Students Taught a Sobering Lesson on Drunk Driving


Entertainment Editor

Screams and frantic cries for help. Shattered windshields. Blood and broken glass covering the ground. One student pinned between two totalled cars. All this made up the frightening, and all too real, Every 15 Minutes drunk driving simulation Tuesday, April 10. At 9:45 all junior and senior classes quietly converged on the A lot turn-around, where they gathered around the grisly,brutally realistic scene. An anxious 911 call from senior Cierra Benavidez was programmed over the loudspeakers, and within seconds shouts and sobs emanated from the wreckage. From the frenzied conversation between Billy Spencer and Harrison Haws, students learned about the circumstances leading up to the tragic accident. Spencer was under the influence of alcohol, and repeatedly despaired over his choice to drive to school.

After the initial panic subsided, the entire scene was swallowed up in silence, save for occasional muffled sobs and whimpers from the two conscious drivers. After an agonizing time the telltale wail of sirens began to reach the ears of the crowd, and soon the whole area was swarming with police and fire trucks and ambulances. Spencer, the only student not seriously injured, was interrogated by a police officer, and let out of the car to be subjected to a drug test. As he was led away from the wreckage, firefighters hacked away at the crumpled doors of the cars, using the jaws of life to free the bloodied passengers.

As Haw and the two passengers, Aaron Vargas and Alberto Jimenez, were carefully loaded onto stretchers, junior Baylee Boden remained pinned between the cars, his motionless body stretched across the hood. As the crowd watched in mute horror, he was finally pried from the wreckage and placed in a body bag. Spencer, who was until then was struggling to complete the sobriety test, began to shout and scream again, begging Boden to be alright. The simulation ended with Spencer handcuffed and placed in a squad car, as the ambulances containing the three wounded victims sped away to Goleta Cottage Hospital.

To further hammer in the devastating effects of drunk driving, every fifteen minutes a student involved in the program was ushered out of their first period class by the grim reaper, who solemnly read their obituary to the class. By the end of the day, the lawn in the quad had been transformed into a cemetery, commemorating those who “died” throughout the course of the day. The library walls were covered with obituaries of the students who has passed.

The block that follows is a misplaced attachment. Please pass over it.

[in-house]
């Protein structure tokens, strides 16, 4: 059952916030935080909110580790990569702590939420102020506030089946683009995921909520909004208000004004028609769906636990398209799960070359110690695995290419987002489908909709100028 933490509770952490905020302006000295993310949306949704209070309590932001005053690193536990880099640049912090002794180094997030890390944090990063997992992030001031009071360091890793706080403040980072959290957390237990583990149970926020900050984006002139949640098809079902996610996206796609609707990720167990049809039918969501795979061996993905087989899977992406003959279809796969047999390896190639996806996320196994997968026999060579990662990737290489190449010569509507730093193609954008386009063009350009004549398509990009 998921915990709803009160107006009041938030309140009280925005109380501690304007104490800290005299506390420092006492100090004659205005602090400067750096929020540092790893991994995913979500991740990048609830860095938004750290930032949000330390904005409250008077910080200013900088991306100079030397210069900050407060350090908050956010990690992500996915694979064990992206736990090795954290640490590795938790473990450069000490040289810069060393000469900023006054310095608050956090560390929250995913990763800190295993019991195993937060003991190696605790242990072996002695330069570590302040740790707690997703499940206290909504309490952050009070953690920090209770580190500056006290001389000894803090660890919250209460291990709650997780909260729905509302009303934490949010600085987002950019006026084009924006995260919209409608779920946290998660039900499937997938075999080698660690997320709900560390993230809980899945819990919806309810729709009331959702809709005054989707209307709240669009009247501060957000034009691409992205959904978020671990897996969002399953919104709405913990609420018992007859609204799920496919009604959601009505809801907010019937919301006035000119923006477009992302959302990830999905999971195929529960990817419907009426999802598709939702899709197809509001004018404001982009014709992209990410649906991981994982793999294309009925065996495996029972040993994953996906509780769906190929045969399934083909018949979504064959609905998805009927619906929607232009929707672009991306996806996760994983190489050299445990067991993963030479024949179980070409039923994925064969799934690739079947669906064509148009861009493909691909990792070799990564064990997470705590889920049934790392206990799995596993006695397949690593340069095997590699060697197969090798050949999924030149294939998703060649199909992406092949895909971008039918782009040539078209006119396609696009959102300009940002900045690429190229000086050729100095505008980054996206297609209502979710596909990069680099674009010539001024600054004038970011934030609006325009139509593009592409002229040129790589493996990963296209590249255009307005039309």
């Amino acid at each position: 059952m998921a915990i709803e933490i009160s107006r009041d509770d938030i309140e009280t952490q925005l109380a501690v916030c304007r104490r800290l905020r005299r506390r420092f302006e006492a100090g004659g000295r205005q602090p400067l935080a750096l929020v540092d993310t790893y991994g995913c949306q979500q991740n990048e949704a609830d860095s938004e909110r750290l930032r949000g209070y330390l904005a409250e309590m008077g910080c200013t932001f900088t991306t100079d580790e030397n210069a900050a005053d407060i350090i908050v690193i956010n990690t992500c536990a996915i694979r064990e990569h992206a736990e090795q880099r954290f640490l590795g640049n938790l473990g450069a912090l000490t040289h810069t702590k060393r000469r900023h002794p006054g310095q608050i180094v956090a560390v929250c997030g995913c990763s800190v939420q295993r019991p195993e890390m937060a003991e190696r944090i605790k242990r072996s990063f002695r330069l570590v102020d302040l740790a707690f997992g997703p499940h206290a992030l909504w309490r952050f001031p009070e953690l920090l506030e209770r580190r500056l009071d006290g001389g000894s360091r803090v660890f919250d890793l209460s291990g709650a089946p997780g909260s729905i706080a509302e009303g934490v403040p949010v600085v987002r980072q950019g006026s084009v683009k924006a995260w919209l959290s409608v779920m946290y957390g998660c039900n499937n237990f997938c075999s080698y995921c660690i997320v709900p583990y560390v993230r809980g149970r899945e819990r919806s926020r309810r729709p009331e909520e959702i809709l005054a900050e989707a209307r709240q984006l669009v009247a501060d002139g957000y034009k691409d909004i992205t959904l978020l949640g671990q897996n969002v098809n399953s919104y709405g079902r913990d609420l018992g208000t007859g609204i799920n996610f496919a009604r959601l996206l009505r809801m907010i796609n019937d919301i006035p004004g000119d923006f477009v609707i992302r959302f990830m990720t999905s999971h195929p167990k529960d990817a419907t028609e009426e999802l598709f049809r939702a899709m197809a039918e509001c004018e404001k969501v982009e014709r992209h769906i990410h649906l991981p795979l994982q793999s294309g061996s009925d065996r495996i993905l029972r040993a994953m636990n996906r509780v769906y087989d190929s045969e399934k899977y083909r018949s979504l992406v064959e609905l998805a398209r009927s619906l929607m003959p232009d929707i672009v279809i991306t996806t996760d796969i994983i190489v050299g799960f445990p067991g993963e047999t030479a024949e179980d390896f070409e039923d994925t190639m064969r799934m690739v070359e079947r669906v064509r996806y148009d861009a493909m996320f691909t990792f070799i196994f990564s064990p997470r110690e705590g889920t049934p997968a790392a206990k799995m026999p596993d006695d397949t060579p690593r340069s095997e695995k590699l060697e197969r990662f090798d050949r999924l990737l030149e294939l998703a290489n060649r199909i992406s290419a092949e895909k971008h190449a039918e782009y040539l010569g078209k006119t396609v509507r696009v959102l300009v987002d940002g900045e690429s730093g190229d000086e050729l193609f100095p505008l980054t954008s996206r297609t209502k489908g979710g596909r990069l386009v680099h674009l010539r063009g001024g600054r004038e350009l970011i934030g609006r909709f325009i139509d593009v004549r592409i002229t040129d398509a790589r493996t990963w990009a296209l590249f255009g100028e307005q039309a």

The next day, students attended an assembly, where they watched in complete silence as a video of the events that transpired before and after the fatal crash was shown. Before that, guest speaker Wendy K. Reynolds shared her first hand experience with drunk driving, through her heart wrenching story of how her parents and baby sister were killed by a drunk driver. Her emotional story, and the video, moved many students to tears and earned her and the student participants a standing ovation.

The event, put on by Friday Night Live, was a chilling reminder that every 15 minutes, someone dies from an alcohol related collision in the United States. This year, Principal Behrens and Dean of Students Garske, and teachers Mr. Thrasher, Ms. MacGregor, and Ms. Castaneda, in collaboration with the California Highway Patrol and other public service agencies, helped create a powerful experience for San Marcos students. Put on throughout the country, the event’s goal is simple; to prevent drunk driving and save lives. All involved in the program expressed the hope that students would take from the experience the knowledge of how their actions have consequences.

Everybody has a choice whether to drink or not, and if they do, they need to make the simple choice not to drive. ” said Spencer. “Don’t get into situations that put your life in danger; there’s always someone to help.”

Based on the raw emotions and reactions displayed prominently on the majority of students’ faces during the simulation and assembly, this is one lesson that many will take to heart.       

The Santa Barbara School District is committed to raising awareness to its students about the dangers of distracted driving.


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